How to Design Sweatbands

Written by natasha parks
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How to Design Sweatbands
Endless designs are available to the DIY sweatband maker. (exercising image by Cherry-Merry from Fotolia.com)

Design your own, personalised range of sweatbands in a variety of colours. Use the same design on each sweatband, or vary the design from piece to piece. Wear your sweatbands at the gym, give them as gifts, or sell them as part of your business. Create a simple, trial, rough-cut sweatband before spending time on the design to ensure you get the most out of your materials and do not waste time on a sweatband that doesn't fit or work properly.

Skill level:
Easy

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Things you need

  • Terry towelling, fleece or nylon strips
  • Flexible measuring tape
  • Fabric scissors
  • Ready-made customisable sweatbands
  • Computer design program or sketchbook
  • Sewing machine
  • Needle and thread
  • Iron-on transfers
  • Iron
  • Fabric paint
  • Small paintbrush

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Instructions

  1. 1

    Select the material you feel will perform best for a particular function. Choose a lightweight, absorbent, comfortable material such as a Terry towelling for sweatbands that will be primarily used for exercise. Nylon and polyester are alternatives that can be used for fashion sweatbands. Fleece is warmer but still absorbent, so it can be used to adapt a sweatband for cold-weather sports. The Wristbands website offers a range of sweatbands in different colours with an 80 per cent cotton, 20 per cent elastic mix. To design sweatbands on a budget, use old fabric, such as socks or strips of an old sweater, or purchase plain, ready-made sweatbands from a reputable store.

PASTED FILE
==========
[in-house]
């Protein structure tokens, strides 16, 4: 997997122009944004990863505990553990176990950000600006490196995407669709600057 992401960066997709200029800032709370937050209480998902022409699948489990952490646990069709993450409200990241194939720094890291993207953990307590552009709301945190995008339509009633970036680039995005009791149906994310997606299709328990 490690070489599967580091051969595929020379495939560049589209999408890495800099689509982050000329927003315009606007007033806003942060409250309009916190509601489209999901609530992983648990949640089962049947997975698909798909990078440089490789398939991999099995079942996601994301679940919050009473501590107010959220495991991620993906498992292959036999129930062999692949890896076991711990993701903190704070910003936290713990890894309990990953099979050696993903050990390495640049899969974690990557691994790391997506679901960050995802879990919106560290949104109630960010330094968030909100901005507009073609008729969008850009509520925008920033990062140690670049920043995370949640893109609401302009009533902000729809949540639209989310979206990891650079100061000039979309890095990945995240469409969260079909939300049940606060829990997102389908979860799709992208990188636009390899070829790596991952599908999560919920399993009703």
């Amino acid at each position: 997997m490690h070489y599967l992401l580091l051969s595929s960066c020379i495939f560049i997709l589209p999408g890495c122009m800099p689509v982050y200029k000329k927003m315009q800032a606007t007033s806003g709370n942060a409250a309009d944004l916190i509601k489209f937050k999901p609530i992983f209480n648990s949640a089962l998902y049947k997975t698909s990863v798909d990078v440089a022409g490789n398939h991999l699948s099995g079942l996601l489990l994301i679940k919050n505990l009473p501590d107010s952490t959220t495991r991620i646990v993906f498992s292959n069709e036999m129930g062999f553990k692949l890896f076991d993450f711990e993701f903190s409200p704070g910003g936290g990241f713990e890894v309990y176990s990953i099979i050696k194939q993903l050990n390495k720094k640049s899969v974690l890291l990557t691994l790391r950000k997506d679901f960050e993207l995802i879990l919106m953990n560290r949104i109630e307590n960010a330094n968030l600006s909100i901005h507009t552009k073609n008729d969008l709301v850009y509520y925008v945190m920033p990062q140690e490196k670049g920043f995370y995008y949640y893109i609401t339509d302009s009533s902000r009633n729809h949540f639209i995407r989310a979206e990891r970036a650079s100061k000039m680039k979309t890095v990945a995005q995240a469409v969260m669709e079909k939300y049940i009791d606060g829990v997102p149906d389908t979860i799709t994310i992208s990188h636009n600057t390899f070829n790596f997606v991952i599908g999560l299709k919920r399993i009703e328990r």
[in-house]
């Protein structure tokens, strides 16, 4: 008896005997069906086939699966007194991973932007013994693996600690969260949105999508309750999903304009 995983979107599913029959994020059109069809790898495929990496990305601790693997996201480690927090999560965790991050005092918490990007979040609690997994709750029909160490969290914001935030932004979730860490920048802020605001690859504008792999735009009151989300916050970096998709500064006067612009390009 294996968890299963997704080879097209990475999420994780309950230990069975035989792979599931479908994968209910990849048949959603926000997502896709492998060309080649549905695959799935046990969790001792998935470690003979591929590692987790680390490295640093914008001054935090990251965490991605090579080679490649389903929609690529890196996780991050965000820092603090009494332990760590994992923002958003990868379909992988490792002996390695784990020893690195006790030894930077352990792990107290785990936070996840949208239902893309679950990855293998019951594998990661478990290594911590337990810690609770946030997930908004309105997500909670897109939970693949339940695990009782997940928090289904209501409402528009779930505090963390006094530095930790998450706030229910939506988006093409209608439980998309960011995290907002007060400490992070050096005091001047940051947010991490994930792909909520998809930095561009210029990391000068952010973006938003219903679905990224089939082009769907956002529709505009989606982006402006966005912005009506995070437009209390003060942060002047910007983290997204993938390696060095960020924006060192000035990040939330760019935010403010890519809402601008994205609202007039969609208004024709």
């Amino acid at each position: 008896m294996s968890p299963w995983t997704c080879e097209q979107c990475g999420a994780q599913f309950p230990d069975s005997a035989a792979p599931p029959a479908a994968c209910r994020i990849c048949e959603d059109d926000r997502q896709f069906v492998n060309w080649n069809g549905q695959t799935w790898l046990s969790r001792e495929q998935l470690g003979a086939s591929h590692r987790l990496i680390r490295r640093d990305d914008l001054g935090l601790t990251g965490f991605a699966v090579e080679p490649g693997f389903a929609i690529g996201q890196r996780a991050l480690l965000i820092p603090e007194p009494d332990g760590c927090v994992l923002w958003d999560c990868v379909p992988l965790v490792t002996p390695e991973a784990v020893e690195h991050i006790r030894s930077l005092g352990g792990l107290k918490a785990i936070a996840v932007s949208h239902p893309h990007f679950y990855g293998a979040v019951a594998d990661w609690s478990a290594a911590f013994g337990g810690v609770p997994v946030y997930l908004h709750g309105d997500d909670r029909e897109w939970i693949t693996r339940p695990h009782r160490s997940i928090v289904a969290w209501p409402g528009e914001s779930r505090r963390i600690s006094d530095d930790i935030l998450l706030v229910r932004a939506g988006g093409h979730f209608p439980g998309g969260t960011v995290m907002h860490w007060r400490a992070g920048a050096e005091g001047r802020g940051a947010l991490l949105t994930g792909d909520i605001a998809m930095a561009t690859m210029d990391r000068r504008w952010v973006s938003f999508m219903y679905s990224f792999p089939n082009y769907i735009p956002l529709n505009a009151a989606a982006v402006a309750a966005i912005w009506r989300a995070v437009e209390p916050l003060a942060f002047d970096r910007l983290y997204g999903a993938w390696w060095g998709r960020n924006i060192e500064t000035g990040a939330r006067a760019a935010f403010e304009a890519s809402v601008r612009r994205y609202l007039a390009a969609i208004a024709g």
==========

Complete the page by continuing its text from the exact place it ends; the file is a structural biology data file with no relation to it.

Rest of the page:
2. 2

    Make a test sweatband before you begin any detailed designing or creative steps, to find out if it functions as you would like it to, with high absorbency and a decent fit. According to BMX Shop, a high-performance sweatband should keep the sweat and dirt from your eyes during physical exercise.

  3. 3

    Ensure the material you use is elastic, or sew in your own elastic strip when you have created the basic design.

  4. 4

    Use flexible measuring tape to measure the length of material you will need to create your range of sweatbands. Aim for a 2-inch-wide band for optimum performance.

  5. 5

    Cut the required number of fabric pieces, taking into account the difference in length of elastic materials when stretched. Draw each piece into a circular band and sew the two ends together with minimal overlap. Use a fray-resistant straight-stitch.

  6. 6

    Sketch out or use a computer drawing program to create additional design and decorative elements, prior to adding decoration to the basic sweatband. If you are manufacturing sweatbands for a business and you need to maintain the integrity of your business logo, use a computer program to ensure logo accuracy.

  7. 7

    Customise your sweatbands by adding the design of your choice, such as your company logo, to the basic structure. Stitch the design using a needle and thread or, if you have sewing machine skills, using a machine. Some sewing machines will allow you to create a design electronically and embroider that directly onto the project. Make sure you select the right colour thread for your individual project.

  8. 8

    Add iron-on transfers for a different look and feel. Alternatively, paint a design onto the fabric directly using fabric paint and a small brush. Liquitex Professional Grade Acrylic is the most permanent fabric paint and can be used on Terry towelling, cotton, flannel and most synthetics, according to Rex Art.

Tips and warnings

  • Take care when using hot irons and electric sewing machines. Hot or moving components can cause injury when incorrectly handled.

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